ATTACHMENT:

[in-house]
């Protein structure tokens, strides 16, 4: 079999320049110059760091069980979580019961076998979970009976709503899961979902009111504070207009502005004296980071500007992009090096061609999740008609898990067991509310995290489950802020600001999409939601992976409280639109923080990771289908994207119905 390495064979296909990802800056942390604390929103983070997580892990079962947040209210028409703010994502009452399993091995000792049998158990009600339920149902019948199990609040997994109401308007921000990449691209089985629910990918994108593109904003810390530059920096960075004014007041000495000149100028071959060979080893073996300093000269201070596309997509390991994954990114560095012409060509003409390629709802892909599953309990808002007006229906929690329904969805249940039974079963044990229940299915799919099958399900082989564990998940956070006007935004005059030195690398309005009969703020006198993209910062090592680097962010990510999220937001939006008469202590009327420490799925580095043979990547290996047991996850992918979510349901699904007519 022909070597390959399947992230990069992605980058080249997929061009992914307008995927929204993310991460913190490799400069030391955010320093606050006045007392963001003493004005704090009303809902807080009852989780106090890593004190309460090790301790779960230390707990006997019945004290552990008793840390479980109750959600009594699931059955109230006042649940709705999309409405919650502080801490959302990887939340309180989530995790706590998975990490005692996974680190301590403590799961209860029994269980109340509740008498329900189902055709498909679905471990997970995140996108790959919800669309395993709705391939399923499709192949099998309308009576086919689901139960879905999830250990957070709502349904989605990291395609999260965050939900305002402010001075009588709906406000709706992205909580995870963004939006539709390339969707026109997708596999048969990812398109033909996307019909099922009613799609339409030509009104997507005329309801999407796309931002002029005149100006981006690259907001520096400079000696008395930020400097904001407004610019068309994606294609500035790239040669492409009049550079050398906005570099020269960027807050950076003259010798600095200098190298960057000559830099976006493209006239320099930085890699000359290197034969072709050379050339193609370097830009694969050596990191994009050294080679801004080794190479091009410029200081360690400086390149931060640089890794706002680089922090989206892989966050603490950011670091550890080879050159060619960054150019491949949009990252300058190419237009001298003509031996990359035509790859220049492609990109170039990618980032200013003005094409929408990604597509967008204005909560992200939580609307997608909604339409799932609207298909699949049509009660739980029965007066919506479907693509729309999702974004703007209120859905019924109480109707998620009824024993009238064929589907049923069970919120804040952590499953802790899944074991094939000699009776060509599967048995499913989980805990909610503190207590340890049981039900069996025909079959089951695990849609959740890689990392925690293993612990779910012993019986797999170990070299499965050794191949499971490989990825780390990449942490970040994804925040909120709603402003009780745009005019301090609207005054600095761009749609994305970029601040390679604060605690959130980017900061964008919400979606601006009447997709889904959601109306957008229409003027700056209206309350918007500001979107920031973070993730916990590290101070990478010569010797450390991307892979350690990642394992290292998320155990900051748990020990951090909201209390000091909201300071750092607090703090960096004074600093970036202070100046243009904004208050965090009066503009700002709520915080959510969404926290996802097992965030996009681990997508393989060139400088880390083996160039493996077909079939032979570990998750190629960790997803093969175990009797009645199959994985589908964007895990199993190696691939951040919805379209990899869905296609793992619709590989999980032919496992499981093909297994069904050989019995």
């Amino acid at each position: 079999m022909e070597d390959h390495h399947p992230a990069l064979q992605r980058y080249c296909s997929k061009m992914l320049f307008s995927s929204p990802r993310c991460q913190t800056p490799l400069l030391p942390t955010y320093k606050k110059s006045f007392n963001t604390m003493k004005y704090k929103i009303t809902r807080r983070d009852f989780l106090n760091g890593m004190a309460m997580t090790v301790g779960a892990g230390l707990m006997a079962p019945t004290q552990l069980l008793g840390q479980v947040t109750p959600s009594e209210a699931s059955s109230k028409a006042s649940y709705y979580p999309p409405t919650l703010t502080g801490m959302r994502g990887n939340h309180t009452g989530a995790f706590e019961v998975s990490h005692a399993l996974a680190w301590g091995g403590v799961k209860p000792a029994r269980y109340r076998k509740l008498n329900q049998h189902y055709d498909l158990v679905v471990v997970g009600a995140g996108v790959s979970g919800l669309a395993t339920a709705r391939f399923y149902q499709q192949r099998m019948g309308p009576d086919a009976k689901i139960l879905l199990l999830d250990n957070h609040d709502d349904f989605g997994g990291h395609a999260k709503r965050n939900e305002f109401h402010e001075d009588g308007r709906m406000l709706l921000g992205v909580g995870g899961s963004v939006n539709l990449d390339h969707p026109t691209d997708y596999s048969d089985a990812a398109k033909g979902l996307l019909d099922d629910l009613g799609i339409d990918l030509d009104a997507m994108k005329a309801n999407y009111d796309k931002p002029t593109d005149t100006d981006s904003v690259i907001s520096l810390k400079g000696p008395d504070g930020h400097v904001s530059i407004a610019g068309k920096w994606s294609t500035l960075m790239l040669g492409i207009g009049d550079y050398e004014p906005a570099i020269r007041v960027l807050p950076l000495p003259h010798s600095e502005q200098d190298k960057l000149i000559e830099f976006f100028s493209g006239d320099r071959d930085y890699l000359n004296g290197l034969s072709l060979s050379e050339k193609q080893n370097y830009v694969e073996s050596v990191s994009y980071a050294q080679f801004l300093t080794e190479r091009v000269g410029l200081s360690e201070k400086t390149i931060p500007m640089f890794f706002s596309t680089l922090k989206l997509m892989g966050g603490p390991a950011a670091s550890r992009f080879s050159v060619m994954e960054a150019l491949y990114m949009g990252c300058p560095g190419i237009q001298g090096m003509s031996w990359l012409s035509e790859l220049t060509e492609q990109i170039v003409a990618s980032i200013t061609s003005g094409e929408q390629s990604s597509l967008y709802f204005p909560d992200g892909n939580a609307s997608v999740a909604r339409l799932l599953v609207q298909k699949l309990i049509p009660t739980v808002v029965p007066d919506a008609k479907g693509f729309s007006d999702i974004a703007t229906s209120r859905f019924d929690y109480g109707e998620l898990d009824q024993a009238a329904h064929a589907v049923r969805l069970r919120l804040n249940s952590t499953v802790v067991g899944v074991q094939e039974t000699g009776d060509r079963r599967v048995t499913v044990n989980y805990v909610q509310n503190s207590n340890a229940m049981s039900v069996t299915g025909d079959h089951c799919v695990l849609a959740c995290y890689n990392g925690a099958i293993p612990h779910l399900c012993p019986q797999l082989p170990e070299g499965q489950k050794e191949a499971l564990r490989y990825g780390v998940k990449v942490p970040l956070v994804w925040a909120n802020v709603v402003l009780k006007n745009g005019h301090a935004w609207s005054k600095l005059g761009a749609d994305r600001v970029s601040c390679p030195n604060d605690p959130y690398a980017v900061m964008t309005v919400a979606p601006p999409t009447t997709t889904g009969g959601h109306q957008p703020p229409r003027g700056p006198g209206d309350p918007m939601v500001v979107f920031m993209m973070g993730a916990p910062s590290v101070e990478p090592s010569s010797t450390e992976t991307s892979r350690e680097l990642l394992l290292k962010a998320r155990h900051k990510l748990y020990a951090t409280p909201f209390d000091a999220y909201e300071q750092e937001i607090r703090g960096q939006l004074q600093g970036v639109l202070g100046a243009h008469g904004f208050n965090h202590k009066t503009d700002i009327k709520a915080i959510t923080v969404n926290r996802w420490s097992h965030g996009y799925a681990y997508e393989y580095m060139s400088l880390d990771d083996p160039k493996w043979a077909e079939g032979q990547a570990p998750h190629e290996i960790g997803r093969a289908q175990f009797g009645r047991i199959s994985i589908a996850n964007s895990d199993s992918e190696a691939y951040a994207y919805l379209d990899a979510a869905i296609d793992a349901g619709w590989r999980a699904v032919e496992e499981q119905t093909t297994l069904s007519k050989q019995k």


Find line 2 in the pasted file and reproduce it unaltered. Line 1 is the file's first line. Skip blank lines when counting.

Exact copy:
């Protein structure tokens, strides 16, 4: 079999320049110059760091069980979580019961076998979970009976709503899961979902009111504070207009502005004296980071500007992009090096061609999740008609898990067991509310995290489950802020600001999409939601992976409280639109923080990771289908994207119905 390495064979296909990802800056942390604390929103983070997580892990079962947040209210028409703010994502009452399993091995000792049998158990009600339920149902019948199990609040997994109401308007921000990449691209089985629910990918994108593109904003810390530059920096960075004014007041000495000149100028071959060979080893073996300093000269201070596309997509390991994954990114560095012409060509003409390629709802892909599953309990808002007006229906929690329904969805249940039974079963044990229940299915799919099958399900082989564990998940956070006007935004005059030195690398309005009969703020006198993209910062090592680097962010990510999220937001939006008469202590009327420490799925580095043979990547290996047991996850992918979510349901699904007519 022909070597390959399947992230990069992605980058080249997929061009992914307008995927929204993310991460913190490799400069030391955010320093606050006045007392963001003493004005704090009303809902807080009852989780106090890593004190309460090790301790779960230390707990006997019945004290552990008793840390479980109750959600009594699931059955109230006042649940709705999309409405919650502080801490959302990887939340309180989530995790706590998975990490005692996974680190301590403590799961209860029994269980109340509740008498329900189902055709498909679905471990997970995140996108790959919800669309395993709705391939399923499709192949099998309308009576086919689901139960879905999830250990957070709502349904989605990291395609999260965050939900305002402010001075009588709906406000709706992205909580995870963004939006539709390339969707026109997708596999048969990812398109033909996307019909099922009613799609339409030509009104997507005329309801999407796309931002002029005149100006981006690259907001520096400079000696008395930020400097904001407004610019068309994606294609500035790239040669492409009049550079050398906005570099020269960027807050950076003259010798600095200098190298960057000559830099976006493209006239320099930085890699000359290197034969072709050379050339193609370097830009694969050596990191994009050294080679801004080794190479091009410029200081360690400086390149931060640089890794706002680089922090989206892989966050603490950011670091550890080879050159060619960054150019491949949009990252300058190419237009001298003509031996990359035509790859220049492609990109170039990618980032200013003005094409929408990604597509967008204005909560992200939580609307997608909604339409799932609207298909699949049509009660739980029965007066919506479907693509729309999702974004703007209120859905019924109480109707998620009824024993009238064929589907049923069970919120804040952590499953802790899944074991094939000699009776060509599967048995499913989980805990909610503190207590340890049981039900069996025909079959089951695990849609959740890689990392925690293993612990779910012993019986797999170990070299499965050794191949499971490989990825780390990449942490970040994804925040909120709603402003009780745009005019301090609207005054600095761009749609994305970029601040390679604060605690959130980017900061964008919400979606601006009447997709889904959601109306957008229409003027700056209206309350918007500001979107920031973070993730916990590290101070990478010569010797450390991307892979350690990642394992290292998320155990900051748990020990951090909201209390000091909201300071750092607090703090960096004074600093970036202070100046243009904004208050965090009066503009700002709520915080959510969404926290996802097992965030996009681990997508393989060139400088880390083996160039493996077909079939032979570990998750190629960790997803093969175990009797009645199959994985589908964007895990199993190696691939951040919805379209990899869905296609793992619709590989999980032919496992499981093909297994069904050989019995």